"The Wolves (Act I and II)" as written by and Justin Deyarmond Edison Vernon....
Someday my pain, someday my pain
Will mark you
Harness your blame, harness your blame
And walk through

With the wild wolves around you
In the morning, I'll call you
Send it farther on

Solace my game, solace my game
It stars you
Swing wide your crane, swing wide your crane
And run me through

And the story's all over you
In the morning I'll call you
Can't you find a clue
when your eyes are all painted Sinatra blue

What might have been lost
What might have been lost
What might have been lost
What might have been lost (don't bother me)
What might have been lost (don't bother me)
What might have been lost (don't bother me)
What might have been lost (don't bother me)
What might have been lost (don't bother me)
What might have been (don't bother me) (what might have been lost)
What might have been lost (don't bother me) (what might have been)
What might have been lost (don't bother me)
What might have been lost
What might have been lost
What might have been lost


Someday, my pain
Someday, my pain
Someday, my pain
Someday, my pain

Lyrics submitted by J.Diddy

"The Wolves (Act I and II)" as written by Justin Deyarmond Edison Vernon

Lyrics © Kobalt Music Publishing Ltd.

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The Wolves (Act I and II) song meanings
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  • +17
    General CommentTo me - this song is about a relationship gone sour. And while one person is in mourning the other is moving on....the disconnect between them is made most obvious at the end, when on person is saying "what might have been lost" as in we have given up on a great thing! and the other person says "don't bother me" because they want to move on!

    Going back to the beginning though:

    The person in mourning is conflicted with feelings of sadness and resentment of what they feel and want the other person to feel it too. "someday my pain will mark you." Almost like saying to them "you may not feel the loss of me now but you will....you'll miss me too. "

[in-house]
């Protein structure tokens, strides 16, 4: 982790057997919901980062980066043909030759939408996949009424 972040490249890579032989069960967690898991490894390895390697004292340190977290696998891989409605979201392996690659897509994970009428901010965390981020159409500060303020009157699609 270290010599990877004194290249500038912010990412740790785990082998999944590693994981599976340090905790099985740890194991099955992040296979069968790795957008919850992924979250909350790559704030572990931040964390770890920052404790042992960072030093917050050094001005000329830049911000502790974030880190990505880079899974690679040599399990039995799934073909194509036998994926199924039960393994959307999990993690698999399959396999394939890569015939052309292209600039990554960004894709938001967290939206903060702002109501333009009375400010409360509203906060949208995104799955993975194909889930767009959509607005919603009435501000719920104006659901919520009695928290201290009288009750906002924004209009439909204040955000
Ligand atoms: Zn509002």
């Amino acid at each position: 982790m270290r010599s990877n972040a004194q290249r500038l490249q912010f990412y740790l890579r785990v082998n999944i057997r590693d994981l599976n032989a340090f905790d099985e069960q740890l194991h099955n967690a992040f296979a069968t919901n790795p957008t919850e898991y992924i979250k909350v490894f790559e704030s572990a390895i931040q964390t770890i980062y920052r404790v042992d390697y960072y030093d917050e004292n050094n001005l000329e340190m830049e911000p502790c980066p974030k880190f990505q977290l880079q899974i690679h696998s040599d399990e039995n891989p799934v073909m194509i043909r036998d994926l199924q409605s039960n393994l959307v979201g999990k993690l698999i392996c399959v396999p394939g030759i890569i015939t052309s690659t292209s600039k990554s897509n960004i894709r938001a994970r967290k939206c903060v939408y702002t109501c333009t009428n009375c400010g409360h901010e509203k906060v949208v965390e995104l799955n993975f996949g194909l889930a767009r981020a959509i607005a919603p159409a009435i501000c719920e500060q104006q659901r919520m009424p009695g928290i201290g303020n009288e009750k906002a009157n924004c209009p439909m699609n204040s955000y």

And while the other one might already be moving on leaving the other alone to mourn, the mourner promises to be there for them when (IF) they ever come back "With the wolves around you, In the morning, I'll call you."

    The next stanza is so brilliant: "Solace my game," anyone who's been through a break-up knows you must act cheerful on the outside while the other person is hurting you so much "swing your crane, and run me through."

    this song chills me. he's managed to capture the inside turmoil that many of us have experienced when things "just don't work out."
    lyriclover81on July 09, 2008   Link
  • +8
    General Commenthas such fervency in his voice which sounds like it's coated in some sweet molasses
    slinkstersarson May 20, 2008   Link
  • +7
    General Commentin the percussion bit, I always hear it as a train going by...
    "what might have been lost", as actually leaving
    runghollowon June 27, 2008   Link
  • +7
    General CommentMy interpretation goes like this: “Someday, what you did to me will happen to you. Go ahead and blame me for everything if that works for you, if that clears your conscience. When your day comes I’ll be there to see it happen and I take comfort in that fact. So go ahead and finish tearing me down. I know you, I know your deal. And I will be there when you fall. You can’t see the fact that nobody else can take care of you like I can. And when you finally do realize it, when you start to wonder about what we could’ve had, don’t come around. I won’t have anything to do with you.”
    jjjax3on September 30, 2011   Link
  • +4
    General CommentThis is fantastic live...the whole crowd chanting "what might have been lost..." is so fucking amazing and touching. Shivers.
    chickenflickeron June 01, 2008   Link
  • +3
    General CommentJustin Vernon stated in an interview that the end percussions are meant to sound like fireworks.

    This is a very healing song, allowing for a sort of celebration of acceptance of the pain and love lost that he sings about earlier.
    persephonesgrinon January 31, 2012   Link
  • +3
    General Commentthe falsetto "aaaaaaaaaaaaaaaAAAAAAAAAh aaaaaaaaaaaaaaaaaaaaaaaaaahhhhhhhhhhh" during the climax is the single most glorious moment of the entire album.
    Crane42on February 12, 2012   Link
  • +2
    General CommentAs soon as I listened to Bon Iver I loved him. His music is lyrical, his lyrics musical.